3. “I’m busy right now.”

The classic “bad time” response is extremely common, and according to our data, the second most challenging objection to overcome.

Start by acknowledging the prospect’s objection by saying something like, “I understand you’re busy, and I don’t want to take up too much of your time.”

Then explain why this call will be worth their time. For example, will your solution help them save money or increase productivity? Clearly explain the benefit, then let the prospect decide whether or not they have a few minutes to spare to discuss it further.

Try the following:

  • I’ll be brief… go into your pitch.
  • I totally understand.  You weren’t expecting my call.  I’ll be brief and let you get back to your day…
  • I totally understand.  You weren’t expecting my call.  When would be a good time to talk about {benefit}? 

4. “We already have a solution in place.”

This objection isn’t the conversation killer that some salespeople may assume. In fact, it turned out to be the easiest objection to overcome.

Not only is this a great opportunity for you to explain what makes your solution better than competitor options, but the fact that the prospect already has a solution in place demonstrates they’re a qualified buyer.

They’re already aware they have the problem your product solves; now it’s time to show them why your company is the best option.

Start by asking, “Why did you choose [company X]? What’s working well and what’s not?” From there, you can ask for permission to explain how your solution is different.

5. “We don’t have the budget.”

Budget objections weren’t as common as a lack of time or interest. Still, only 29.17% of calls continued past the two-minute mark after this objection, which indicates that reps have difficulty overcoming it.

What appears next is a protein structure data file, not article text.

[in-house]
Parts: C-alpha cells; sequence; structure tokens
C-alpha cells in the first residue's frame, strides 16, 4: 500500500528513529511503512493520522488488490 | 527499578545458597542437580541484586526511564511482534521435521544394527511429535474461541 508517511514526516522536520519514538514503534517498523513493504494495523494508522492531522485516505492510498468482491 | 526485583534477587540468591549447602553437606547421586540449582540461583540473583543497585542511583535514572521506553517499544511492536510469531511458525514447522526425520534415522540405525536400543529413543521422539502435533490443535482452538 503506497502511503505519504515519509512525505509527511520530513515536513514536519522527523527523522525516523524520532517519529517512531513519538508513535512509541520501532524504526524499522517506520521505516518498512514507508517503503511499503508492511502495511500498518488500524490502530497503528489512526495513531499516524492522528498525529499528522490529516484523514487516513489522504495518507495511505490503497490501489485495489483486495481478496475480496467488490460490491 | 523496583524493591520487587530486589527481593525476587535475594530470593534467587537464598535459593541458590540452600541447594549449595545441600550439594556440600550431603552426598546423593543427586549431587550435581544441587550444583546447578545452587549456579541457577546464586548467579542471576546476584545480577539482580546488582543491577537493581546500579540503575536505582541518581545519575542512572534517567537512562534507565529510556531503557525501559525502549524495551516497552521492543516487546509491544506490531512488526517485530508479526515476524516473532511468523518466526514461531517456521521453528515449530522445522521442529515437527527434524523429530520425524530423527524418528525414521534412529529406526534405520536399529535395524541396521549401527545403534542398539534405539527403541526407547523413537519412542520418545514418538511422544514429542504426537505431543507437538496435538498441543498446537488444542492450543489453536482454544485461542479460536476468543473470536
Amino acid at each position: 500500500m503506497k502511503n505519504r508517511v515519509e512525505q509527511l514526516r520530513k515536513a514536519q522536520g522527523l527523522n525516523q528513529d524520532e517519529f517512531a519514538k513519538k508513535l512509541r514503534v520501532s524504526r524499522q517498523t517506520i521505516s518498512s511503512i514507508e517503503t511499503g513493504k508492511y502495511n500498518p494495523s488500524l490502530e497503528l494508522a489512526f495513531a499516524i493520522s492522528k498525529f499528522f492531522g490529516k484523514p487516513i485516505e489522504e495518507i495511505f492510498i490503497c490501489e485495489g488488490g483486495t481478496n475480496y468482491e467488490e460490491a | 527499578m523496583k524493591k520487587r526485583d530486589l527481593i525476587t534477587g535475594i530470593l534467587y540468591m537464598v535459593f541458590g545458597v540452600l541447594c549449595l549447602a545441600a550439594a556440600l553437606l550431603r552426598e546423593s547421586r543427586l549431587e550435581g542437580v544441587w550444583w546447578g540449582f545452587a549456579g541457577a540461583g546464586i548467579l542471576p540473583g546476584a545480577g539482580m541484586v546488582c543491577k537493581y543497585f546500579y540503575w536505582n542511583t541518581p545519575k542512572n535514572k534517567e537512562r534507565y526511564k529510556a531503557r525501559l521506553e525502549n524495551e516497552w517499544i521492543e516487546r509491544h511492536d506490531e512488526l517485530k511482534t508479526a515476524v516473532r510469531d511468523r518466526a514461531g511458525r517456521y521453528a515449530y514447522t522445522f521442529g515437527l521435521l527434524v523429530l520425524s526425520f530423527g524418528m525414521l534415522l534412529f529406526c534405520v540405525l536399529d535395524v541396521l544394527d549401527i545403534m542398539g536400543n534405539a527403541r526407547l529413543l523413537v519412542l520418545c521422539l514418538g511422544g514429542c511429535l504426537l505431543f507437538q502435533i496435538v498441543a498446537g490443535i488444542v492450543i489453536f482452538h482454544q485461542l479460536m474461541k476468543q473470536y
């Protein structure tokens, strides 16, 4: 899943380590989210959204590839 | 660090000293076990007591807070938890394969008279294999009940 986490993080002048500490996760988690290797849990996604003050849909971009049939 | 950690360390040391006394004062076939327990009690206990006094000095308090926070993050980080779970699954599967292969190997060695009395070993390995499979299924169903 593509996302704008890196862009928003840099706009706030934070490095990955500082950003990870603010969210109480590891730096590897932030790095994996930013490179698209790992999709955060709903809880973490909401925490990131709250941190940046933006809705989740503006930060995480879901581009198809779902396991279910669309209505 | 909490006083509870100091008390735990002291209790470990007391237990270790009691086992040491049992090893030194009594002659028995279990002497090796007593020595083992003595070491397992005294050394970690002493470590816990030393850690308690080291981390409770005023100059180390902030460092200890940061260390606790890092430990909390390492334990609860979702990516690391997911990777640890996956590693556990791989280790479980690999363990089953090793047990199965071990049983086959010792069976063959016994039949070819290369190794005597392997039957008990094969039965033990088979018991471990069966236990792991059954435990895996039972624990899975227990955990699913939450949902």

The best way to handle cost objections depends on what the underlying issue is. It could be that the buyer is unqualified, or it could be that they don’t yet see the potential ROI of your product.

To move the conversation forward, ask them to tell you more about their budget constraints. This should help you understand which category they fall into so you can tailor your approach accordingly.


  • Pause… “that’s not why I called”, pause… go back into your pitch.
  • That makes sense; I have nothing to sell you today and was hoping to learn about what you’re doing about {problem space}, do you mind if I ask you a few questions?
  • That makes sense; I have nothing to sell you today and was hoping to learn about what you’re doing about {problem space}, if you answer a few questions I’ll stop bothering you ;). How does your team handle {problem space}?

6. “Talk to me in 3 months.”

Delay objections were the hardest to overcome, with only 10.34% of conversations continuing for two minutes after the objection arose.

First, try to better understand the prospect’s motivation: “I’ll touch base with you next quarter. Before you go, I’d love to understand why now might not be the right time and what your expectations are for next quarter.”

Then, set a specific date to follow up so you have something on the calendar.

You can also try: “Happy to. Out of curiosity, what’s going to change between now and then?”

7. “I don’t have decision power.”

This objection was successfully overcome 24.63% of the time because it’s not really an objection at all.

If you reached the wrong person, there’s no point in continuing a sales conversation. Instead, your goal should be to secure a warm introduction to the decision-maker.